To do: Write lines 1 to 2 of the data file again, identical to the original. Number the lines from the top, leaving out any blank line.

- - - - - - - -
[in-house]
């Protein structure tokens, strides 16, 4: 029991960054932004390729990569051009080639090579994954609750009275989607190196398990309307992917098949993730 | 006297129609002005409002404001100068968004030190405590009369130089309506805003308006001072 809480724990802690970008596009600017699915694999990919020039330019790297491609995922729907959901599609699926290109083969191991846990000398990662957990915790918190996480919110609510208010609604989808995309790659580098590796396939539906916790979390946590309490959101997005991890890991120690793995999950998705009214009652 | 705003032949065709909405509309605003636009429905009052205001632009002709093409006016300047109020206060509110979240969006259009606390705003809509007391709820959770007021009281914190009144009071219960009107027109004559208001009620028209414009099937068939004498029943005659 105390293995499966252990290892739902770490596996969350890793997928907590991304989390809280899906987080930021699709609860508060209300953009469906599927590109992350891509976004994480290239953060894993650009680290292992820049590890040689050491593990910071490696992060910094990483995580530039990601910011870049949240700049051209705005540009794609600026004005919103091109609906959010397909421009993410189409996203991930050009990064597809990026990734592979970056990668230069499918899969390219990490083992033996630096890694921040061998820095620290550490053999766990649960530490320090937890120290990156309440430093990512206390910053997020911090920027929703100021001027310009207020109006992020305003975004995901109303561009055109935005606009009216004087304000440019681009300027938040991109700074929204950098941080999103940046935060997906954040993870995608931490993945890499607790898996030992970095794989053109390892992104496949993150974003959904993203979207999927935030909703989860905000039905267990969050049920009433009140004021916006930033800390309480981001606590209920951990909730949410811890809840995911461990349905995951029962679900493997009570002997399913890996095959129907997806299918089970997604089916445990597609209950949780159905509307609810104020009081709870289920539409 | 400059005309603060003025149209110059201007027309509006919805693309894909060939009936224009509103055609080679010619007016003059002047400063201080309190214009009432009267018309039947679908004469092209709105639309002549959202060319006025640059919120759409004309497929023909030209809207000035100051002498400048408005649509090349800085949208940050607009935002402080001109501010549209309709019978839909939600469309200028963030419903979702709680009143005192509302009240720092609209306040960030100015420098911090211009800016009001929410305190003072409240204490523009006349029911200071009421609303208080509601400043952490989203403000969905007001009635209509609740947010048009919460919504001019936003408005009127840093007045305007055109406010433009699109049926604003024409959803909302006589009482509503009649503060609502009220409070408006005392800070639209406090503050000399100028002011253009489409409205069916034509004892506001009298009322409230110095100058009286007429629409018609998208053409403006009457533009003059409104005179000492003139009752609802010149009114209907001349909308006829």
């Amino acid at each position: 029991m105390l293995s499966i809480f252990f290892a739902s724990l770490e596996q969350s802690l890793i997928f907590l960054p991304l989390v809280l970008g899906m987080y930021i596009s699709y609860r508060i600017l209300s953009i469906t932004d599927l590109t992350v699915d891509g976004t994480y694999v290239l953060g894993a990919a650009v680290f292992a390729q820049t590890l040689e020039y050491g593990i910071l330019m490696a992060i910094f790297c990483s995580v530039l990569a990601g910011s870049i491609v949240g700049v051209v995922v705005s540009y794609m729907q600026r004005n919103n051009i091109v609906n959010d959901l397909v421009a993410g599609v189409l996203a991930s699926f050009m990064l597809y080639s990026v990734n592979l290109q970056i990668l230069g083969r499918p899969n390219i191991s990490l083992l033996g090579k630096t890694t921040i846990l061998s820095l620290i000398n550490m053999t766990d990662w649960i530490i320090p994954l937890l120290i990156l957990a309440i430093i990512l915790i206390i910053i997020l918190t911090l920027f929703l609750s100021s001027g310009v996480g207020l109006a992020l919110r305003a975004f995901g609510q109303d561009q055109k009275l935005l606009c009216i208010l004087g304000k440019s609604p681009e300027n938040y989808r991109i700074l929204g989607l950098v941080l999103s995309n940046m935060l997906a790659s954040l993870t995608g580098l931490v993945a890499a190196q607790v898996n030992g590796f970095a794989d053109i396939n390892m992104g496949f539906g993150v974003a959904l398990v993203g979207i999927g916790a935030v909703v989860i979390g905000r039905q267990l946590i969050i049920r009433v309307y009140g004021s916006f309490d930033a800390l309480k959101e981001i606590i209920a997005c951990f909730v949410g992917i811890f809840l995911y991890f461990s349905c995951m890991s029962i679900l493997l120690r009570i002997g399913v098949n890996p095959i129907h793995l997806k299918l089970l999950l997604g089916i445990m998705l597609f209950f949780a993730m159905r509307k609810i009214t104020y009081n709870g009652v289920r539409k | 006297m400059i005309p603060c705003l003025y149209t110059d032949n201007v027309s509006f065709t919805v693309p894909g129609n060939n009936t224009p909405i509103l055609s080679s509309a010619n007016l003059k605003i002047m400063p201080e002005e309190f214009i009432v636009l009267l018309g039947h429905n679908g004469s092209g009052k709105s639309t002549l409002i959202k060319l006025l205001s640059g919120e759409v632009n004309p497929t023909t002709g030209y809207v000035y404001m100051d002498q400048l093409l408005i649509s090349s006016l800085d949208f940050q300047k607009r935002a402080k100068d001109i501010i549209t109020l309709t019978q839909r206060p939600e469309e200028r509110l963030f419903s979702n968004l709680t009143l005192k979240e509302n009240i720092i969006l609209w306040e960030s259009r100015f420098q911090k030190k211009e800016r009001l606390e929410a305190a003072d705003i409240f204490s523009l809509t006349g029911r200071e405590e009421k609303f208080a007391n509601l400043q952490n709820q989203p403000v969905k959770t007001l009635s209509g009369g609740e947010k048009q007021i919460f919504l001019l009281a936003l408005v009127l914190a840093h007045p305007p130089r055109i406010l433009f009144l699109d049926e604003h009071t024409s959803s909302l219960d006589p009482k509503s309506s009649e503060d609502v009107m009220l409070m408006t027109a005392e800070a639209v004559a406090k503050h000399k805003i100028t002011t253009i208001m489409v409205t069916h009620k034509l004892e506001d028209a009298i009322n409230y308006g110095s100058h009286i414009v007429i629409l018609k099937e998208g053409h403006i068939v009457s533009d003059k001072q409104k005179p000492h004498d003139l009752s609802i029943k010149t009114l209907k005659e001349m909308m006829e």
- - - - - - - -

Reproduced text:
[in-house]
């Protein structure tokens, strides 16, 4: 029991960054932004390729990569051009080639090579994954609750009275989607190196398990309307992917098949993730 | 006297129609002005409002404001100068968004030190405590009369130089309506805003308006001072 809480724990802690970008596009600017699915694999990919020039330019790297491609995922729907959901599609699926290109083969191991846990000398990662957990915790918190996480919110609510208010609604989808995309790659580098590796396939539906916790979390946590309490959101997005991890890991120690793995999950998705009214009652 | 705003032949065709909405509309605003636009429905009052205001632009002709093409006016300047109020206060509110979240969006259009606390705003809509007391709820959770007021009281914190009144009071219960009107027109004559208001009620028209414009099937068939004498029943005659 105390293995499966252990290892739902770490596996969350890793997928907590991304989390809280899906987080930021699709609860508060209300953009469906599927590109992350891509976004994480290239953060894993650009680290292992820049590890040689050491593990910071490696992060910094990483995580530039990601910011870049949240700049051209705005540009794609600026004005919103091109609906959010397909421009993410189409996203991930050009990064597809990026990734592979970056990668230069499918899969390219990490083992033996630096890694921040061998820095620290550490053999766990649960530490320090937890120290990156309440430093990512206390910053997020911090920027929703100021001027310009207020109006992020305003975004995901109303561009055109935005606009009216004087304000440019681009300027938040991109700074929204950098941080999103940046935060997906954040993870995608931490993945890499607790898996030992970095794989053109390892992104496949993150974003959904993203979207999927935030909703989860905000039905267990969050049920009433009140004021916006930033800390309480981001606590209920951990909730949410811890809840995911461990349905995951029962679900493997009570002997399913890996095959129907997806299918089970997604089916445990597609209950949780159905509307609810104020009081709870289920539409 | 400059005309603060003025149209110059201007027309509006919805693309894909060939009936224009509103055609080679010619007016003059002047400063201080309190214009009432009267018309039947679908004469092209709105639309002549959202060319006025640059919120759409004309497929023909030209809207000035100051002498400048408005649509090349800085949208940050607009935002402080001109501010549209309709019978839909939600469309200028963030419903979702709680009143005192509302009240720092609209306040960030100015420098911090211009800016009001929410305190003072409240204490523009006349029911200071009421609303208080509601400043952490989203403000969905007001009635209509609740947010048009919460919504001019936003408005009127840093007045305007055109406010433009699109049926604003024409959803909302006589009482509503009649503060609502009220409070408006005392800070639209406090503050000399100028002011253009489409409205069916034509004892506001009298009322409230110095100058009286007429629409018609998208053409403006009457533009003059409104005179000492003139009752609802010149009114209907001349909308006829």